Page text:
Department of Pathogen Biology, School of Public Health and Tropical Medicine, Southern Medical University, Guangzhou 510515, Guangdong Province, China.
To investigate if there is an association between hepatitis B virus (HBV) or hepatitis C virus (HCV) infection and the risk of pancreatic cancer.
All relevant studies published before 11 October, 2012 were identified by a systematic search of MEDLINE, EMBASE, BIOSIS Previews and the Cochrane Library databases and with cross-referencing. The observational studies that reported RR or OR estimates with 95%CIs for the association between HBV or HCV and pancreatic cancer were included. A random-effects model was used to summarize meta-analytic estimates. The Newcastle-Ottawa quality assessment scale was applied to assess the quality of the methodology in the included studies.
A total of 8 eligible studies were selected for meta-analysis. Overall, chronic hepatitis B and inactive hepatitis B surface antigen (HBsAg) carrier state (HBsAg positive) had a significantly increased risk of pancreatic cancer with OR of 1.20 (95%CI: 1.01-1.39), especially in the Chinese population (OR = 1.30, 95%CI: 1.05-1.56). Past exposure to HBV (possible occult HBV infection) had an increased OR of pancreatic cancer risk (OR = 1.24, 95%CI: 1.05-1.42), especially among those patients without natural immunity [anti hepatitis B core (HBc) positive/hepatitis B surface antibody (anti HBs) negative], with OR of 1.67 (95%CI: 1.13-2.22). However, past exposure to HBV with natural immunity (anti-HBc positive/anti-HBs positive) had no association with pancreatic cancer development, with OR 0.98 (95%CI: 0.80-1.16), nor did the HBV active replication (hepatitis B e antigen positive status), with OR 0.98 (95%CI: 0.27-1.68). The risk of pancreatic cancer among anti-HBs positive patients was significantly lower than among anti-HBs negative patients (OR = 0.54, 95%CI: 0.46-0.62). Past exposure to HCV also resulted in an increased risk of pancreatic cancer (OR = 1.26, 95%CI: 1.03-1.50). Significant between-study heterogeneity was observed. Evidence of publication bias for HBV/HCV infection-pancreatic cancer association was not found.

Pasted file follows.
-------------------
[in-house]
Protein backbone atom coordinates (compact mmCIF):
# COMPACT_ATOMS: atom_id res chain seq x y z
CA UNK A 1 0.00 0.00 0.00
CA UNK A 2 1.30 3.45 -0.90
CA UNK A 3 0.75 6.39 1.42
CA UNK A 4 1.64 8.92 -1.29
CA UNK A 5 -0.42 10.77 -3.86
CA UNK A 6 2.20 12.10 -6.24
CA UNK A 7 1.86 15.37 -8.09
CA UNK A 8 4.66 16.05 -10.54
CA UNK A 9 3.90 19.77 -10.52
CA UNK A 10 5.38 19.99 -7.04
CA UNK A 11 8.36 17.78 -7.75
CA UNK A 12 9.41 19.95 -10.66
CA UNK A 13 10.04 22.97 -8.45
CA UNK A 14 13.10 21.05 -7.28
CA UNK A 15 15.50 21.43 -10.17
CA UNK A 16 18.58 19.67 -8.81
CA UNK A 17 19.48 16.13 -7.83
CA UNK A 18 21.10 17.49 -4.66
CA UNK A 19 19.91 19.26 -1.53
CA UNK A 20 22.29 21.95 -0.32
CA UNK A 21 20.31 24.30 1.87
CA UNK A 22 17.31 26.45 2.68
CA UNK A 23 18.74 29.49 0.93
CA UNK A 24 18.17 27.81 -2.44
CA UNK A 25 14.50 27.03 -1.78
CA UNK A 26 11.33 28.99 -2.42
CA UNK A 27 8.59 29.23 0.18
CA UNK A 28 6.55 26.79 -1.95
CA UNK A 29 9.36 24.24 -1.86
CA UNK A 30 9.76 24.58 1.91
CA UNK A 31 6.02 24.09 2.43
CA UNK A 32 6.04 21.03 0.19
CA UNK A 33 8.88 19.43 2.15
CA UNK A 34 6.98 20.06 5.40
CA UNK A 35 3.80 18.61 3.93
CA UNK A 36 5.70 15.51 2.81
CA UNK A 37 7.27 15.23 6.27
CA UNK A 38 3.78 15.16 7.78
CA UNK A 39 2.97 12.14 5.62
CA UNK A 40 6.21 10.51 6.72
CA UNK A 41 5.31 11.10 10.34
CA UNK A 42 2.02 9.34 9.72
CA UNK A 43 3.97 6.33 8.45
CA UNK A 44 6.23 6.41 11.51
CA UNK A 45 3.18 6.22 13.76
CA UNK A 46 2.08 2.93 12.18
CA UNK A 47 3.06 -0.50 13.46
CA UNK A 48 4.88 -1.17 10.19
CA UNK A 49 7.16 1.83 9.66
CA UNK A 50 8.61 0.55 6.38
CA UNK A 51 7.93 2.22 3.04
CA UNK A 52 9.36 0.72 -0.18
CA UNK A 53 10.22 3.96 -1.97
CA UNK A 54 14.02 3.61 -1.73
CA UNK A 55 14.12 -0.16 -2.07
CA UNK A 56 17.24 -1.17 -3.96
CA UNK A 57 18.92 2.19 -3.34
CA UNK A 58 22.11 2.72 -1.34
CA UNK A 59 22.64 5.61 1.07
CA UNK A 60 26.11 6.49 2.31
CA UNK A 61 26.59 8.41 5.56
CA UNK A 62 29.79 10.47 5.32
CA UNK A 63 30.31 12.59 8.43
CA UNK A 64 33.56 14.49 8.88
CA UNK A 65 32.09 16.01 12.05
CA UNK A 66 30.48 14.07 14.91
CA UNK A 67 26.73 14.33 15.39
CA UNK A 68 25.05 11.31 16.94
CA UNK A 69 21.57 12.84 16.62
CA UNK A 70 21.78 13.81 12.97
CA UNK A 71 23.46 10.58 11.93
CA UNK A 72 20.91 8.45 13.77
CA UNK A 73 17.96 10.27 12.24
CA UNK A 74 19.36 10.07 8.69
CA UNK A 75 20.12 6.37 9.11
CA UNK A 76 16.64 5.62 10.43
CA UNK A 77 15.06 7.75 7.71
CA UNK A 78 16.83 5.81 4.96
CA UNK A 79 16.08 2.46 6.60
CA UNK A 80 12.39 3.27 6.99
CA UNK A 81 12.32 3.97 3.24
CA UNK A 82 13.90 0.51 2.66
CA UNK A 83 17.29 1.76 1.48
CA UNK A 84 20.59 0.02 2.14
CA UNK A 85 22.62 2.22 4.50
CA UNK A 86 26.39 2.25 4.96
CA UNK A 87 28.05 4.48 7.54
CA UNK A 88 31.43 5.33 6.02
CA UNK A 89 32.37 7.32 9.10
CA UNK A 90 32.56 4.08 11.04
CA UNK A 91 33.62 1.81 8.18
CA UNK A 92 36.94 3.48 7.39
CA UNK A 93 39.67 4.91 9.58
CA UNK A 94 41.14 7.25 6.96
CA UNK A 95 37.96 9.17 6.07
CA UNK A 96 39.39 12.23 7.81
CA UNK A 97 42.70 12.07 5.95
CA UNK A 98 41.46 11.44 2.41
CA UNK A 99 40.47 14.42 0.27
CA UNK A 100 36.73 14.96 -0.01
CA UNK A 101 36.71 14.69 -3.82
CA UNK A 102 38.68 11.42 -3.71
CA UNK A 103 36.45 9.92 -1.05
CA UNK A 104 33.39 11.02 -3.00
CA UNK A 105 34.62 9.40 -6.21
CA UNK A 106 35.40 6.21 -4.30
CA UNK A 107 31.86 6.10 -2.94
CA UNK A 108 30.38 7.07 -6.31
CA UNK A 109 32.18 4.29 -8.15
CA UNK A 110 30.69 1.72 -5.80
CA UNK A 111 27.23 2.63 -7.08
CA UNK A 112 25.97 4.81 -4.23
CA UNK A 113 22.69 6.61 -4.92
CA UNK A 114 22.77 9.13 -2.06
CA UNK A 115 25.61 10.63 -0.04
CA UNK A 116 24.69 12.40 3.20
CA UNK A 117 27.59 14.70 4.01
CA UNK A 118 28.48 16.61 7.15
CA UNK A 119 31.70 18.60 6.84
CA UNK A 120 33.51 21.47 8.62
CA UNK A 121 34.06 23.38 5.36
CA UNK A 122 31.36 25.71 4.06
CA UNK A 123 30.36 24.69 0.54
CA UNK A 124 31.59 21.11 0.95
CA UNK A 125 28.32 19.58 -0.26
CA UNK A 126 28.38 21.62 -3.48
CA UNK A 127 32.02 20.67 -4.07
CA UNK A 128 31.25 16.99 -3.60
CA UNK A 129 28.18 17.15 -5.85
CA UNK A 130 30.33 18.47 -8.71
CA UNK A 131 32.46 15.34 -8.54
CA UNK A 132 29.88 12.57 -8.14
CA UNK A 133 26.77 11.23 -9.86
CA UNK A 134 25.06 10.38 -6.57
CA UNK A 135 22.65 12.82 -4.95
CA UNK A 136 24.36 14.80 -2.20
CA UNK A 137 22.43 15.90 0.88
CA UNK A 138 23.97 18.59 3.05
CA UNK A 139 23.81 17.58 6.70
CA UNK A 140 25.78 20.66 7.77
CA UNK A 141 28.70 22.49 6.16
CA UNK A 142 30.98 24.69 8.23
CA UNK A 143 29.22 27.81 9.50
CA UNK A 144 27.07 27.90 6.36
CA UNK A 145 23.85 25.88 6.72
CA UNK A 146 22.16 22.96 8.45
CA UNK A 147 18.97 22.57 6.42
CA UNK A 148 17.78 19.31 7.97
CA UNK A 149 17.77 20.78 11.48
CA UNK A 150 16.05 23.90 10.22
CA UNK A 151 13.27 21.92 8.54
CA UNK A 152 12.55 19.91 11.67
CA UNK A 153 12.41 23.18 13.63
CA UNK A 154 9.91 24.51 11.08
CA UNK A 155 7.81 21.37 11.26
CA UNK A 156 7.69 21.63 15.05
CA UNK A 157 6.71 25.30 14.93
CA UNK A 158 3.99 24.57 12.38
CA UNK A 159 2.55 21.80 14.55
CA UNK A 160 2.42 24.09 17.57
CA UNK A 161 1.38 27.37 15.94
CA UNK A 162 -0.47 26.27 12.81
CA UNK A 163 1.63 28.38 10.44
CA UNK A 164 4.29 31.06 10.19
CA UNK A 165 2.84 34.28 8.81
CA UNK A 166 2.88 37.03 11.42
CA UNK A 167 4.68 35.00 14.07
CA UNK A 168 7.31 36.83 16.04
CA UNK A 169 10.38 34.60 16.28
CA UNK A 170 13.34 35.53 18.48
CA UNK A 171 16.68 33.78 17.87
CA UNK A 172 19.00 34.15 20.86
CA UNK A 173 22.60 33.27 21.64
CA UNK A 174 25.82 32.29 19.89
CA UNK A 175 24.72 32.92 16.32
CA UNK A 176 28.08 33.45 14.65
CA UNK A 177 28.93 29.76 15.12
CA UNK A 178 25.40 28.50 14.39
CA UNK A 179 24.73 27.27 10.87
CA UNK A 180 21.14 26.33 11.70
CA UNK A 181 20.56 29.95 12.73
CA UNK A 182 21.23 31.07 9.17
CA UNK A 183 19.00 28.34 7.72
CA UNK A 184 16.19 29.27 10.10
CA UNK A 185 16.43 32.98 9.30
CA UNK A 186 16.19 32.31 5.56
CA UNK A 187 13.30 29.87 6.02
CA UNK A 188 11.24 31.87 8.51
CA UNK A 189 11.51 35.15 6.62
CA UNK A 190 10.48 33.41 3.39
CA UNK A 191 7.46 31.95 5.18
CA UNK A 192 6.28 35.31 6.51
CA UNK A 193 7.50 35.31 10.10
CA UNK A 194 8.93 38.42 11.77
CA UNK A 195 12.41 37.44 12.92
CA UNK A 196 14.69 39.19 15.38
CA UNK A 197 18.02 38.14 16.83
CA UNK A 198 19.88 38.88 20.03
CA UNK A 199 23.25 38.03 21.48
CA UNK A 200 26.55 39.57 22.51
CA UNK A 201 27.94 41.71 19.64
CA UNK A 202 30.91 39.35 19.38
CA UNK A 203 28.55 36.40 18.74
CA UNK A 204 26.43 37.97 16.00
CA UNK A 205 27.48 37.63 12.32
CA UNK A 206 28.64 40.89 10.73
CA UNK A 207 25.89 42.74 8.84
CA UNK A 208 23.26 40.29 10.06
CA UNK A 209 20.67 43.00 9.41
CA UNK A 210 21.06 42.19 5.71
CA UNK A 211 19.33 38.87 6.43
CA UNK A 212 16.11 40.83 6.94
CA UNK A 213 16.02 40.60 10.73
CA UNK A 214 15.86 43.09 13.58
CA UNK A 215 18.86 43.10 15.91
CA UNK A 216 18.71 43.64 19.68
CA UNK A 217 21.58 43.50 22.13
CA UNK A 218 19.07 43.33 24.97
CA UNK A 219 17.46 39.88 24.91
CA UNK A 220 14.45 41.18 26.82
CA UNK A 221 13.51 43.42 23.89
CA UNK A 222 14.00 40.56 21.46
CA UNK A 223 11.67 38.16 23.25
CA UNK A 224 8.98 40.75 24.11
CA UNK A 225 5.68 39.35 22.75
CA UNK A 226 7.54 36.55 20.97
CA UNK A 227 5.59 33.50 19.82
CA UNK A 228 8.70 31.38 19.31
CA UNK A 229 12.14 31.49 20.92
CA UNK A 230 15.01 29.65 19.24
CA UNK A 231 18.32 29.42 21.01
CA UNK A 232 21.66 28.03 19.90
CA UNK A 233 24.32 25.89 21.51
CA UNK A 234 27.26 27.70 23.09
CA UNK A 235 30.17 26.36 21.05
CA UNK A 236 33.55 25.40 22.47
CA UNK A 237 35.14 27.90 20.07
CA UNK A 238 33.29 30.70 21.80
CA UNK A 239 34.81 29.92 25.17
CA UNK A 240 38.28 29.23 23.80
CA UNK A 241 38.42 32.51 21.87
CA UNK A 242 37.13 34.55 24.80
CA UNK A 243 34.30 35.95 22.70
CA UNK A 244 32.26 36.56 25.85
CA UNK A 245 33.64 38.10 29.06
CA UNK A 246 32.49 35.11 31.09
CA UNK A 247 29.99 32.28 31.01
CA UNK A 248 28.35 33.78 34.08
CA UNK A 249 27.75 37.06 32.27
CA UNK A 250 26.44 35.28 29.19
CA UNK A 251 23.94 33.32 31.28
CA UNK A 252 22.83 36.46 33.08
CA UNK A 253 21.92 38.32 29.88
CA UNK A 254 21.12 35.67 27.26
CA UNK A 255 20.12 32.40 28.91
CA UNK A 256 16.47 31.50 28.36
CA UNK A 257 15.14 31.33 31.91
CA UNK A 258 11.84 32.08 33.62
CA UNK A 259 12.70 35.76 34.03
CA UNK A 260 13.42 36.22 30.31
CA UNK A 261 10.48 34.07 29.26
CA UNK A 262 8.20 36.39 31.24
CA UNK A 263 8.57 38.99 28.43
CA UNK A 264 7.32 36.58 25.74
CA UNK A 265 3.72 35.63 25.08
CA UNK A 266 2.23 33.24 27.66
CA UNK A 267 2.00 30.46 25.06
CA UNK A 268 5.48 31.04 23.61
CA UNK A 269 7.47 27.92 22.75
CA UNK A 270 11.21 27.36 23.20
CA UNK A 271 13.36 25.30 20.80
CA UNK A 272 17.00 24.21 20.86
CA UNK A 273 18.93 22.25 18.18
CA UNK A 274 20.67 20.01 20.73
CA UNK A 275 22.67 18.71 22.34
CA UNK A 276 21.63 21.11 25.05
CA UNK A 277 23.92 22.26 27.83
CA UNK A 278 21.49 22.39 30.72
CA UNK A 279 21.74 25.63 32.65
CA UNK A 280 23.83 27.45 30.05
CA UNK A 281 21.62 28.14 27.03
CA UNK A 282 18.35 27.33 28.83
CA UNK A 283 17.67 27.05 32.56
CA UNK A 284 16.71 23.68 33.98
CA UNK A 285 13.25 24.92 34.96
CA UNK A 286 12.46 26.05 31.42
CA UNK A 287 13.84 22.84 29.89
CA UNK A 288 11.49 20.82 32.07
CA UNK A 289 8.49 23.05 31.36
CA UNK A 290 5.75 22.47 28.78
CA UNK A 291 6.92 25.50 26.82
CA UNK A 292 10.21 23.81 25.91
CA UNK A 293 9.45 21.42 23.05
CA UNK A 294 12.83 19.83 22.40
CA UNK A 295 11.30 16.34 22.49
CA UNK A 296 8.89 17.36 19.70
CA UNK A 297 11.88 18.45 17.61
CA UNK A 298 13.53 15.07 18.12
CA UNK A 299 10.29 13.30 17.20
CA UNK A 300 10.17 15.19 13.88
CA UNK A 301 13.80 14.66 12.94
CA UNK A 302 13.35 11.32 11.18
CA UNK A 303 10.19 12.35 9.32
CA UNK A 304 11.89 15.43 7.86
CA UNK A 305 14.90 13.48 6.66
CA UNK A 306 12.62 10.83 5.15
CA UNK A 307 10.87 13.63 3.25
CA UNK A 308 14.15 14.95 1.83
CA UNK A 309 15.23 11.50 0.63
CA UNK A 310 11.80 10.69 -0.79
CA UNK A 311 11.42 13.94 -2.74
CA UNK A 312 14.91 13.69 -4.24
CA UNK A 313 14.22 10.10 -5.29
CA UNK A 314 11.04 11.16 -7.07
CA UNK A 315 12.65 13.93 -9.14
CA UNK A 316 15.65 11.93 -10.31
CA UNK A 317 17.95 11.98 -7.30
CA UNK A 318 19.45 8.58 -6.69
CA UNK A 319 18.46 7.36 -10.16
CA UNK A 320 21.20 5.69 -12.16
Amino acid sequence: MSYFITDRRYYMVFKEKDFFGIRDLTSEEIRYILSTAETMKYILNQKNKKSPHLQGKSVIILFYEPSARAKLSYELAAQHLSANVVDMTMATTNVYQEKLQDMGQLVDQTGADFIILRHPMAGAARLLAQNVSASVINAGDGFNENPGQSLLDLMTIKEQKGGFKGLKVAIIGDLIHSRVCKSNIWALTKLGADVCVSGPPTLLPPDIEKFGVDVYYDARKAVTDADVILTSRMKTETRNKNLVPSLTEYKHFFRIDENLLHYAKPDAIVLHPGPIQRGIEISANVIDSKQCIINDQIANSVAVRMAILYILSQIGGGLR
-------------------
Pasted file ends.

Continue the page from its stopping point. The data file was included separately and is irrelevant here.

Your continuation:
Chronic HBV and HCV infection increases pancreatic cancer risk. Our findings underscore the need for more studies to confirm this potential relationship.